Alumni | The SIGnboard
If you don’t think “agriculture” when you think “Harvard,” the members of Harvard Alumni for Agriculture (www.harvardagriculture.org) will happily broaden your horizons. Launched in 2011, this Shared Interest Group—one of the Harvard Alumni Association’s almost 50 SIGs—seeks to raise awareness of “the most critical industry in the world” within the University community, increase coverage of agriculture in the curriculum, and develop an active network among alumni who want to be “part of the conversation around the future of agriculture, sustainable food, and bioenergy production internationally.”
Co-presidents Nicole Buckley ’08 and Giulia Stellari ’03 connected through Crimson Compass (the HAA’s mentoring and networking database) over a shared interest in agriculture and startups. Although relatively few alumni self-identified with agriculture in the 2010 directory, the women had a hunch a larger group existed. They also realized that bringing together alumni with agricultural ties could overlap with College efforts to recruit more students from rural areas, a goal of the SIG’s vice president, Nick Batter ’08, a Nebraskan. Today the group is “over 250 members strong,” Stellari says, and offers a range of online meetings and webinars (the most recent included Bill McKibben ’82, founder of 350.org, and Dan Glickman, former U.S. Secretary of Agriculture and former director of the Institute of Politics, discussing agriculture and climate change).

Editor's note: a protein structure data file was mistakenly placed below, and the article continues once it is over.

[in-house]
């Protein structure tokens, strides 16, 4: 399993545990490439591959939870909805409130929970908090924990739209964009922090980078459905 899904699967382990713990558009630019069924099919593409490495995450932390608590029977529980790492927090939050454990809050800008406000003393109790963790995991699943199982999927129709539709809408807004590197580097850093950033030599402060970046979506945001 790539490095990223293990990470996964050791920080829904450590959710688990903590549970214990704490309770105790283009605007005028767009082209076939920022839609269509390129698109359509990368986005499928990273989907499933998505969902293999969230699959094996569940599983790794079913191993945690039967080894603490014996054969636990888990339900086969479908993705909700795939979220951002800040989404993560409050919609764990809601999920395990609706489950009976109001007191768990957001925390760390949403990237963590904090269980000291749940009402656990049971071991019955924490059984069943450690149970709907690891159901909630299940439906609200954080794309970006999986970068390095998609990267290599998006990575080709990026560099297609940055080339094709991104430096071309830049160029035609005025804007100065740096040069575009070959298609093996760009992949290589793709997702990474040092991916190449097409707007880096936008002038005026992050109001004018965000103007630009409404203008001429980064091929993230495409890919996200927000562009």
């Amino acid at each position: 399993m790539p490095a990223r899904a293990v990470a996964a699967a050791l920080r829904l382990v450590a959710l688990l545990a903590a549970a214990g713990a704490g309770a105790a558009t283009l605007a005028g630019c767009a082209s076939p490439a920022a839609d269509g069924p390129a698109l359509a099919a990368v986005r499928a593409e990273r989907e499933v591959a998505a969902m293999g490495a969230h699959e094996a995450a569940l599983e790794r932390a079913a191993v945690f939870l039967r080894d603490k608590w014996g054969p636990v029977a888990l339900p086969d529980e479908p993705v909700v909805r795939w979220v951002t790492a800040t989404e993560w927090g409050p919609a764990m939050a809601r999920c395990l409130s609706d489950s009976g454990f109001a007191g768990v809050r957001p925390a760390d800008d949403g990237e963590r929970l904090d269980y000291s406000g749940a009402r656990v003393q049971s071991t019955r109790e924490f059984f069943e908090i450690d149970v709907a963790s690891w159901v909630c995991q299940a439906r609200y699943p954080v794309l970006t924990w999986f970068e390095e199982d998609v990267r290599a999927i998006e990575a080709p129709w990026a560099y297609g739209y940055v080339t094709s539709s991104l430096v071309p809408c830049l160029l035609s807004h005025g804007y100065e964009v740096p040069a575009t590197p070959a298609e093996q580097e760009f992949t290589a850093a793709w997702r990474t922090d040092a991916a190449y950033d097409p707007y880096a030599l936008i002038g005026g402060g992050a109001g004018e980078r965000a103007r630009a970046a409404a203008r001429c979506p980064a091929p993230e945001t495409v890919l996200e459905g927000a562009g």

Members live in rural areas and cities, Stellari reports. Some work in commodities trading, financing, and real-estate, others run small-scale farms and ranches, sometimes using their land as test sites for innovative technologies. Some are active in startups: developing robotic vision for weeding fields, sustainable beverages, and new markets for rice and tef in Africa. Agriculture can be a controversial topic, notes the group’s website, but by “creating venues for Harvard affiliates to come together on this topic, we can help facilitate strong industry leadership, standards, and dialogue.”